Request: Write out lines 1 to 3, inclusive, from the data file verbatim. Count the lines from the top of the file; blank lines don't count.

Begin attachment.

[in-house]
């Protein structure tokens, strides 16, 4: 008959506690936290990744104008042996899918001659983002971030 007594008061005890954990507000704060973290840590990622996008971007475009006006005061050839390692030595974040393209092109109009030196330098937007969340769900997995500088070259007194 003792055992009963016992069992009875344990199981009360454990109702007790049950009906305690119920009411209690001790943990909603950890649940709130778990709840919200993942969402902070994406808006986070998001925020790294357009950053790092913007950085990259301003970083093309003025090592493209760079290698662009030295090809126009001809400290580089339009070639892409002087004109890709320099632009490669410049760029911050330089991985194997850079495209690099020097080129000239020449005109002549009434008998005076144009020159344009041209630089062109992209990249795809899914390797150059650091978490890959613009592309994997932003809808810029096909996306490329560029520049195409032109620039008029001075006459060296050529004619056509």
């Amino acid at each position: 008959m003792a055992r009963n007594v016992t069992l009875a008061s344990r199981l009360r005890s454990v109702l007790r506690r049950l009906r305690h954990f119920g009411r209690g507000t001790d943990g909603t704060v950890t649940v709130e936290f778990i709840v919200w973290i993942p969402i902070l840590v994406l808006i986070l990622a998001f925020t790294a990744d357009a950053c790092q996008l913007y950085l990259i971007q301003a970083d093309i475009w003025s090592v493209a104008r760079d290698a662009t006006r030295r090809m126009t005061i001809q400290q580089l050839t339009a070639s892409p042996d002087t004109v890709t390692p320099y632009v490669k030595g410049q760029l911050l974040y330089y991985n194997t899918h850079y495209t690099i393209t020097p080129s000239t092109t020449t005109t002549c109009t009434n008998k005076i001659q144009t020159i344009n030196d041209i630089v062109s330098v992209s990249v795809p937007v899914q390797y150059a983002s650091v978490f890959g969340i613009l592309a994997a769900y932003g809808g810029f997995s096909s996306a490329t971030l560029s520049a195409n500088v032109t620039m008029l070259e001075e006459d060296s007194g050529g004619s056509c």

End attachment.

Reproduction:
[in-house]
């Protein structure tokens, strides 16, 4: 008959506690936290990744104008042996899918001659983002971030 007594008061005890954990507000704060973290840590990622996008971007475009006006005061050839390692030595974040393209092109109009030196330098937007969340769900997995500088070259007194 003792055992009963016992069992009875344990199981009360454990109702007790049950009906305690119920009411209690001790943990909603950890649940709130778990709840919200993942969402902070994406808006986070998001925020790294357009950053790092913007950085990259301003970083093309003025090592493209760079290698662009030295090809126009001809400290580089339009070639892409002087004109890709320099632009490669410049760029911050330089991985194997850079495209690099020097080129000239020449005109002549009434008998005076144009020159344009041209630089062109992209990249795809899914390797150059650091978490890959613009592309994997932003809808810029096909996306490329560029520049195409032109620039008029001075006459060296050529004619056509």
């Amino acid at each position: 008959m003792a055992r009963n007594v016992t069992l009875a008061s344990r199981l009360r005890s454990v109702l007790r506690r049950l009906r305690h954990f119920g009411r209690g507000t001790d943990g909603t704060v950890t649940v709130e936290f778990i709840v919200w973290i993942p969402i902070l840590v994406l808006i986070l990622a998001f925020t790294a990744d357009a950053c790092q996008l913007y950085l990259i971007q301003a970083d093309i475009w003025s090592v493209a104008r760079d290698a662009t006006r030295r090809m126009t005061i001809q400290q580089l050839t339009a070639s892409p042996d002087t004109v890709t390692p320099y632009v490669k030595g410049q760029l911050l974040y330089y991985n194997t899918h850079y495209t690099i393209t020097p080129s000239t092109t020449t005109t002549c109009t009434n008998k005076i001659q144009t020159i344009n030196d041209i630089v062109s330098v992209s990249v795809p937007v899914q390797y150059a983002s650091v978490f890959g969340i613009l592309a994997a769900y932003g809808g810029f997995s096909s996306a490329t971030l560029s520049a195409n500088v032109t620039m008029l070259e001075e006459d060296s007194g050529g004619s056509c």